Last week, Democratic gubernatorial challenger Dan Hynes launched his first TV ad, a spot that contrasted his tax plan with that put forth earlier this year by Gov. Pat Quinn. As we noted, Hynes' piece included the false claim that Quinn supported a "50 percent tax ...
Last week, Democratic gubernatorial challenger Dan Hynes launched his first TV ad, a spot that contrasted his tax plan with that put forth earlier this year by Gov. Pat Quinn. As we noted, Hynes' piece included the false claim that Quinn supported a "50 percent tax increase on every Illinois family." In fact, the governor's original plan and the subsequent versions that he later supported all included varying forms of relief for low-earners.
Over the weekend, the Quinn campaign released their own ad in response. Watch it here. (We'd embed it, but our YouTube functionality isn't working properly at the moment.)
Yesterday, Capitol Fax's Rich Miller responded that Quinn's ad is "more than a little misleading." His explanation:
The “truth” is that Gov. Quinn did, indeed, propose income tax cuts for certain families. Quinn then abandoned that plan, flip-flopped around for a while and finally ended up supporting an income tax hike at the end of the session which cut nobody’s income taxes.
So, Quinn simply isn’t being totally honest here. Par for the course in a campaign ad, and exactly the “same old political game” that the governor rails against in his spot.
It's true that as the situation grew increasingly desperate in Springfield last May, Quinn eventually backed away from his original plan and attempted to throw his weight behind a variety of other proposals (some of which simply shielded low-earners from the tax increase, rather than cutting their taxes). Indeed, over the course of the spring and summer, we repeatedly criticized the governor for strategic mistakes along the way.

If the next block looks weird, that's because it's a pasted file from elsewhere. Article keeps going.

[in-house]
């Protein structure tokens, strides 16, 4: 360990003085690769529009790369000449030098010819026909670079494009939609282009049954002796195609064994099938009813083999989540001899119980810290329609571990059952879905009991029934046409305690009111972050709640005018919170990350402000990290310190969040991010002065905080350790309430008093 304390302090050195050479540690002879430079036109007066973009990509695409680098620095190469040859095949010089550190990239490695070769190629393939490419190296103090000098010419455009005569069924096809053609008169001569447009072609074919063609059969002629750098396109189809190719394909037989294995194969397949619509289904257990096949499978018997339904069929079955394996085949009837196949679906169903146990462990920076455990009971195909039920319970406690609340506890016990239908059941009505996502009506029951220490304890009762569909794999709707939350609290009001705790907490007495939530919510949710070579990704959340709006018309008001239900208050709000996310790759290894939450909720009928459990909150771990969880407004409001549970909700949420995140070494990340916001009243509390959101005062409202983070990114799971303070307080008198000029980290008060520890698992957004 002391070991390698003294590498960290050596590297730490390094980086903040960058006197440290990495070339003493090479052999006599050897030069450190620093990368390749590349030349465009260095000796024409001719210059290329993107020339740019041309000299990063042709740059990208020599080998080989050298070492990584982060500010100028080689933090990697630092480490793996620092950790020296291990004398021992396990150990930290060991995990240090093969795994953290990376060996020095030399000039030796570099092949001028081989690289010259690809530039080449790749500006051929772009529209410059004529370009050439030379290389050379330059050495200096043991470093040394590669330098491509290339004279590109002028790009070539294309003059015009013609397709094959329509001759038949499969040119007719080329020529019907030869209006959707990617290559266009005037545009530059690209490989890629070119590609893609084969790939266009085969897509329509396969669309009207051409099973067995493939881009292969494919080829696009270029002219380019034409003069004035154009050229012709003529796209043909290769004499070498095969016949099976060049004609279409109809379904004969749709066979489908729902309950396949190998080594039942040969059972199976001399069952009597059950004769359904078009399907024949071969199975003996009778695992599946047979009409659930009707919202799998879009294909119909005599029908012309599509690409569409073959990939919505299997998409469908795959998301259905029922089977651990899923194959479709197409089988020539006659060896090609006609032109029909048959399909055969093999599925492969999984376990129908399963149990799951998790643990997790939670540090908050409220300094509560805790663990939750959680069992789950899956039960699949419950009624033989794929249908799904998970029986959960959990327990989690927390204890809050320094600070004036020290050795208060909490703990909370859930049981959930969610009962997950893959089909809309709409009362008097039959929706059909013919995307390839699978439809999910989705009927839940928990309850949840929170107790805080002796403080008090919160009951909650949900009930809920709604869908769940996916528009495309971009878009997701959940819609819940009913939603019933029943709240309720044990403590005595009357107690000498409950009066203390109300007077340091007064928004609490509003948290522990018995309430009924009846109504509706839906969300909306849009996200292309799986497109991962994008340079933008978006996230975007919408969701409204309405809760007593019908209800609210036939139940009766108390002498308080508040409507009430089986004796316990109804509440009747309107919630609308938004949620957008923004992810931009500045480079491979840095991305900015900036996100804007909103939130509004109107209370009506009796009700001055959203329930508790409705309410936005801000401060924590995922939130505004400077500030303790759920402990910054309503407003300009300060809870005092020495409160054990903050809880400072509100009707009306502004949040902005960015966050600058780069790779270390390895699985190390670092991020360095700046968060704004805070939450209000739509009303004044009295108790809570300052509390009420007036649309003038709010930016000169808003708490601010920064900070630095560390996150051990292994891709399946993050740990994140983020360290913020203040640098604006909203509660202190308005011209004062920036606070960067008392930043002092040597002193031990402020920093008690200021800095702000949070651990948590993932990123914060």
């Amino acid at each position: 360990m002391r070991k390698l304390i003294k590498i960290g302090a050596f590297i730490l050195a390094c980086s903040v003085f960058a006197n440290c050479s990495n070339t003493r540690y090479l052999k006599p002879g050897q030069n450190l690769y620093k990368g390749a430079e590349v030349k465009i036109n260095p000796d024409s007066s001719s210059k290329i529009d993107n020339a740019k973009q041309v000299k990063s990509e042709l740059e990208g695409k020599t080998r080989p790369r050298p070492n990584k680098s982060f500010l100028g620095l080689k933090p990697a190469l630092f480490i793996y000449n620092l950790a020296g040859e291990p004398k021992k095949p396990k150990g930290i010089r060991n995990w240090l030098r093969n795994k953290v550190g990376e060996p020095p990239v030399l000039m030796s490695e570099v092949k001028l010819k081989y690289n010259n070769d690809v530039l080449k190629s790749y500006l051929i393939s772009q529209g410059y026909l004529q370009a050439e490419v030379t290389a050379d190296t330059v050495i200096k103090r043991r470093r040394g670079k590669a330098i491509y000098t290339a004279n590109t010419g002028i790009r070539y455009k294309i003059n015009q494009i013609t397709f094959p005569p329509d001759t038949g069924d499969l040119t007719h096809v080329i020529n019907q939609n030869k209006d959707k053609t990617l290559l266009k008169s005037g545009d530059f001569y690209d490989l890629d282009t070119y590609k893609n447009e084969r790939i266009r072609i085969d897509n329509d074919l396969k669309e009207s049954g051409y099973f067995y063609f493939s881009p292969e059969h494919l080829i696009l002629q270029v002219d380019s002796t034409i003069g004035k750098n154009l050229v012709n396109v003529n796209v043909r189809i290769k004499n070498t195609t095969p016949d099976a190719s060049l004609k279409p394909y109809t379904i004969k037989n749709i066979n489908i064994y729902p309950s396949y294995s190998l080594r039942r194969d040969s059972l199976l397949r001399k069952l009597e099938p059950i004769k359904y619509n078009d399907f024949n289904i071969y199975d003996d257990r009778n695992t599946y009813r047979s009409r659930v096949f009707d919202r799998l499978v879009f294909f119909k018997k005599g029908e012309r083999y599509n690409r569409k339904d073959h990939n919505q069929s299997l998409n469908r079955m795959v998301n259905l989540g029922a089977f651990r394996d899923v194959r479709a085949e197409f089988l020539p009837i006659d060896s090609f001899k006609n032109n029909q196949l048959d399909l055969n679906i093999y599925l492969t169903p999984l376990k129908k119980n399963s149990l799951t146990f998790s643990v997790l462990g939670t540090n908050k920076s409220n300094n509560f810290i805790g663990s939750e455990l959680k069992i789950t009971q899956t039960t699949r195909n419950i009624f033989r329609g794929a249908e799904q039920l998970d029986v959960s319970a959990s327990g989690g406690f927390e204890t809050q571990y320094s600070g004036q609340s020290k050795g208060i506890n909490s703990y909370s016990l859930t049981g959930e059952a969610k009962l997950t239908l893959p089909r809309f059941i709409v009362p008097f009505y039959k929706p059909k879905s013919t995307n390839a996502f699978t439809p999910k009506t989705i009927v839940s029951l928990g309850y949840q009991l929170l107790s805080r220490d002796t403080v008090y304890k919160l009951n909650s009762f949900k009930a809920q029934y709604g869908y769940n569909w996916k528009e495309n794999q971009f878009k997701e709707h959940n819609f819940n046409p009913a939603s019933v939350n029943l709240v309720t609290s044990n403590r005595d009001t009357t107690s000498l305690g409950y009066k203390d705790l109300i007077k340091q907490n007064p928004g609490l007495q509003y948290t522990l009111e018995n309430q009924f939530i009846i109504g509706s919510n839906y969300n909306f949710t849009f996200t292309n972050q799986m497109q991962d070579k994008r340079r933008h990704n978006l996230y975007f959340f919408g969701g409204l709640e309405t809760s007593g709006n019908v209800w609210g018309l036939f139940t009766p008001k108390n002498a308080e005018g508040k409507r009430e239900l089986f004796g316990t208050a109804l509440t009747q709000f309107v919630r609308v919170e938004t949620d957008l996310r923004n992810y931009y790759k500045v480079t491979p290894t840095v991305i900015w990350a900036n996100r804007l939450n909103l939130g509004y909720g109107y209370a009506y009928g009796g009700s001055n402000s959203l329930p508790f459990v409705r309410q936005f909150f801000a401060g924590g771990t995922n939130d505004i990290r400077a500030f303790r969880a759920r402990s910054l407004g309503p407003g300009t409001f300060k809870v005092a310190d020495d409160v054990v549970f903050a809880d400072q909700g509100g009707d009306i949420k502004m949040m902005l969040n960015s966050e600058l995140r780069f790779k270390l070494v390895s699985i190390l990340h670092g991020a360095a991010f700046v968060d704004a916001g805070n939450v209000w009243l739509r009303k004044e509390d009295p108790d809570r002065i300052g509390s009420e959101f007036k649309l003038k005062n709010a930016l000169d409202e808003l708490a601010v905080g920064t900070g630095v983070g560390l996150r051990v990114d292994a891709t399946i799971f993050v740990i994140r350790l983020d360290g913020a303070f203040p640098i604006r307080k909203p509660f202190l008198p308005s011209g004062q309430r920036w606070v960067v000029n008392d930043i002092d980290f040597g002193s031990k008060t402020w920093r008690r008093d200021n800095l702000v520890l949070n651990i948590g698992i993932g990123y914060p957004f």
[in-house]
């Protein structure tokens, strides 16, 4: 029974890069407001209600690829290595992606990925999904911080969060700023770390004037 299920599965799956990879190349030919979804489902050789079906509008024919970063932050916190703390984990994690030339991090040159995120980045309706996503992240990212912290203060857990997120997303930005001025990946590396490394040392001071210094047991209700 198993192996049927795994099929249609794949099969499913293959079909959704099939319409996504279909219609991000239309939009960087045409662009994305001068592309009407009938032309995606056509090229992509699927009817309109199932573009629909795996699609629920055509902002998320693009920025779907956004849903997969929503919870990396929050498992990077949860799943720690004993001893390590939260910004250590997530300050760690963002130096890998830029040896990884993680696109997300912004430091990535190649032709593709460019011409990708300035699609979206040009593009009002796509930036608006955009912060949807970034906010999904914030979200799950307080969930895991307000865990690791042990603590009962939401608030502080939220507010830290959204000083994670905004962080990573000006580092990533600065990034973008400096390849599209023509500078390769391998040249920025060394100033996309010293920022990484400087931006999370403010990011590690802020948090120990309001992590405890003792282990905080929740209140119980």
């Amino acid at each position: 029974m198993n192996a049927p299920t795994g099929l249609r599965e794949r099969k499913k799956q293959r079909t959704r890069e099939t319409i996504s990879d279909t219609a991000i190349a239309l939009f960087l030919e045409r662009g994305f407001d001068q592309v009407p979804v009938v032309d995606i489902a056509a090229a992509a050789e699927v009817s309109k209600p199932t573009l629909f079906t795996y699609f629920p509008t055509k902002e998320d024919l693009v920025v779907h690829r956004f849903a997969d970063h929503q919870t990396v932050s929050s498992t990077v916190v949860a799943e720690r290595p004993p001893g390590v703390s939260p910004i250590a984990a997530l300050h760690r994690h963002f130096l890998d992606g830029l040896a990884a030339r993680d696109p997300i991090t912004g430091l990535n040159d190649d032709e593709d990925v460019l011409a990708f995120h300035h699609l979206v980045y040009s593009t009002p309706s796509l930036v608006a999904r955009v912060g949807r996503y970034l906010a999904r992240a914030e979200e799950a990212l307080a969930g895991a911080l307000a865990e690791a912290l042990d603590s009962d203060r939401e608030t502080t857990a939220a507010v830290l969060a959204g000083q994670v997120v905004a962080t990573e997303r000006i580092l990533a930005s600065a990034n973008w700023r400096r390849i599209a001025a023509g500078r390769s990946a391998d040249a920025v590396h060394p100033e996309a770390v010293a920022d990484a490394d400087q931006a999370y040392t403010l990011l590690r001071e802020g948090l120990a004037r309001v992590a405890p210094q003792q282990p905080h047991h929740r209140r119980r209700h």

Nonetheless, the facts are these: Quinn attempted to build some progressivity into the state's regressive tax structure, the legislature opposed those efforts, and he unfortunately had no choice but to seek out further compromises.
What's also clear is that he never backed any proposal that amounted to a "50 percent tax increase on every Illinois family," as the Hynes campaign continues to claim. The closest he came was in the waning days of the regular session when Quinn began working with the House Democrats on a temporary plan that would have raised the tax rate from 3 percent to 4.5 percent without hiking the personal exemption (which Quinn had proposed in his original budget). But when the Tribune reported on the negotiations on May 29, the governor was still pushing to include some tax relief:
House Majority Leader Barbara Flynn Currie (D-Chicago) said the standard personal exemption, which is now $2,000 per person, would not rise under the most recent draft of the legislation. Currie, the sponsor of the temporary hike, said there is discussion about increasing the earned income tax credit, which is a more targeted tax break for the working poor. But she cautioned that the negotiations are still ongoing.
The Quinn administration said it was still pressing for tax relief through efforts to increase the personal exemption, the earned income tax credit and property tax credits.
And by the time it advanced out of committee the next day, Quinn had successfully managed to get a permanent doubling of the Earned Income Tax Credit included -- thereby ensuring that the proposal wouldn't subject "every Illinois family" to a "50 percent tax increase."
Full Disclosure: The SEIU Illinois State Council, which sponsors this website, has endorsed Pat Quinn in the Democratic primary for governor.